I didn’t know it was possible to feel this good.
I woke up not long ago thinking, “This is the craziest thing: I’m in my 50s and I feel sensational.” I knew it was what Arnold Ehret 100 years ago called “Paradise Health,” physically and emotionally.
I’ve been on a pretty good path for a long time, but it didn’t start out that way. I spent the first thirty years of my life bingeing and dieting. I was always gaining or losing weight, and conversely losing and gaining a very flimsy self-esteem. I finally got so tired of that un-merry merry-go-round that I gave up the fight and was open to recovery from the inside out. I chronicle that experience, and how others can do it, too, in my book The Love-Powered Diet: Eating for Freedom, Health, and Joy.
Once I wasn’t eating for a fix anymore, I was able to move toward a plant-based diet, ending up at profound, committed veganism. Even though I did it, as Gandhi once said, “for the health of the chickens,” it was a pretty decent diet for my health, too. It was easy to stay thin and avoid the heart disease and diabetes that plague both sides of my family of origin.
But about a year-and-a-half ago, something started urging me to go raw. Not 100%. Not
slavishly or fanatically (as a compulsive overeater with a daily reprieve, I don’t do well with fads and tangents). But my soul or my cells or something deep inside me pressed me to take this turn. I experimented with it for several months and enjoyed it. Then a late spring cold snap sent me back to the comfort of hot soup and creamy chai tea with soy milk. But later, the urge to return to raw came again, even more gently this time. I woke up one morning and didn’t want cooked food. And I didn’t the next day either. And it’s gone on like that for quite some time.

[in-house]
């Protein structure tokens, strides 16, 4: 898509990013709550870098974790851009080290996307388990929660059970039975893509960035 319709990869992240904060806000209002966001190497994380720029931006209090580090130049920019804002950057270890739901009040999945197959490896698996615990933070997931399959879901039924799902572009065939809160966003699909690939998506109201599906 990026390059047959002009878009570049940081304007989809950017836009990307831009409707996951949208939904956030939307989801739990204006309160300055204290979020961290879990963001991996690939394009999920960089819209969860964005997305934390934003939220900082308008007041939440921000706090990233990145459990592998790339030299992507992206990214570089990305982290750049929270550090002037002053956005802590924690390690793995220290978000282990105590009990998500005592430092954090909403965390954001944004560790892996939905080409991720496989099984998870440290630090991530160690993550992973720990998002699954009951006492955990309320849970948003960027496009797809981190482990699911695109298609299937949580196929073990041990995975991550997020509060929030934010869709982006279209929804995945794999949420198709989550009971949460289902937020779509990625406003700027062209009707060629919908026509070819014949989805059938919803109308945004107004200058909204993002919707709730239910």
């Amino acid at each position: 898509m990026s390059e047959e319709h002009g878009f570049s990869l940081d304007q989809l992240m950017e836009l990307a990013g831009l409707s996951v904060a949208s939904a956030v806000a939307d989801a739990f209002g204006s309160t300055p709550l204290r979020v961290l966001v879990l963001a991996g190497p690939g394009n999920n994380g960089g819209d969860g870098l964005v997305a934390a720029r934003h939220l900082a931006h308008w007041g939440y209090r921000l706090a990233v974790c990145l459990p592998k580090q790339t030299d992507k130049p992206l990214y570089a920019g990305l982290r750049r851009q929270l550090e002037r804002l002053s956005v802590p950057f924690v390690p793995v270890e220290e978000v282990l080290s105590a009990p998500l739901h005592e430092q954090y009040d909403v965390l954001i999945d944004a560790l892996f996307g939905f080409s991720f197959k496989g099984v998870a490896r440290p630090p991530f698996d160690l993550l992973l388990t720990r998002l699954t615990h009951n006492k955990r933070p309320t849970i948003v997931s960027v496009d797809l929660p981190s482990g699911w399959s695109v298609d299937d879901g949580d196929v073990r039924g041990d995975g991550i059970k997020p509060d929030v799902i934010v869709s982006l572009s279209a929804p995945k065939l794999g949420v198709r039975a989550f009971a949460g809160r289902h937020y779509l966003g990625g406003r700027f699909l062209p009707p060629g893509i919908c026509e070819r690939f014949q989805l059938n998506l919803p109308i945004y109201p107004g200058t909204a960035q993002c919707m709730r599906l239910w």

I’m still not 100% and I’m not signing any pledges. I like being able to have steamed veggies and brown rice with my daughter at her favorite Chinese place and, yes, there will be hot soup in my life this winter. But for days at a time I’m all raw, and on the days that I have something cooked, it’s just that, something, one thing–a baked potato, a Chinese entree–and for a week or two or longer, I’m all raw again.
The first thing I noticed after making the switch was how happy I felt. My default for contentment had gone up a few notches. People used to say, “How are you?” and I’d say, “Okay,” and that was accurate. I was perfectly okay. Now I’m more apt to say “Fabulous!” and mean that. The fog has lifted. Happiness came even before energy and strength and clarity, but those have come, too.
I eat (and drink) juices and fruits and salads and smoothies, raw “bread” and raw treats (these are dehydrated; I buy them at the health food store), and lots and lots (and lots) of greens: green juices, green salads, green smoothies, marinated greens. I don’t worry about fat. I use nuts and seeds in recipes and occasionally for eating; I have avocado three or four times a week; and I usually use salad dressing that has some olive or hemp oil in it. I know I’m not getting too much, because I feel balanced and nourished and never have that stuffed, too-much-fat feeling. Besides, after going raw, ten pounds left me that I never intended to lose. If some of it comes back, that’s okay.
I also don’t worry about sugar. I eat fresh fruit, and put bananas in smoothies, and make desserts with dates and a touch here and there of maple syrup or agave. I know I’m not getting too much of that either. Only one time, when I made grape-and-celery juice but the ratio was too much grape to too little celery, did I get the telltale sugar headache. Now I know. It’s all good.
Someone told me when I was first recovering from binge-eating: “You can’t do this with fear.” I feel the same way about raw.
Strangers comment on my skin, my “glow.” And people who want what I have are showing up, as clients in my holistic life and health coaching practice, and as friends. I have no desire to convert anybody, but when someone wants information, I’m thrilled to share it. I mean, why keep anybody out of paradise?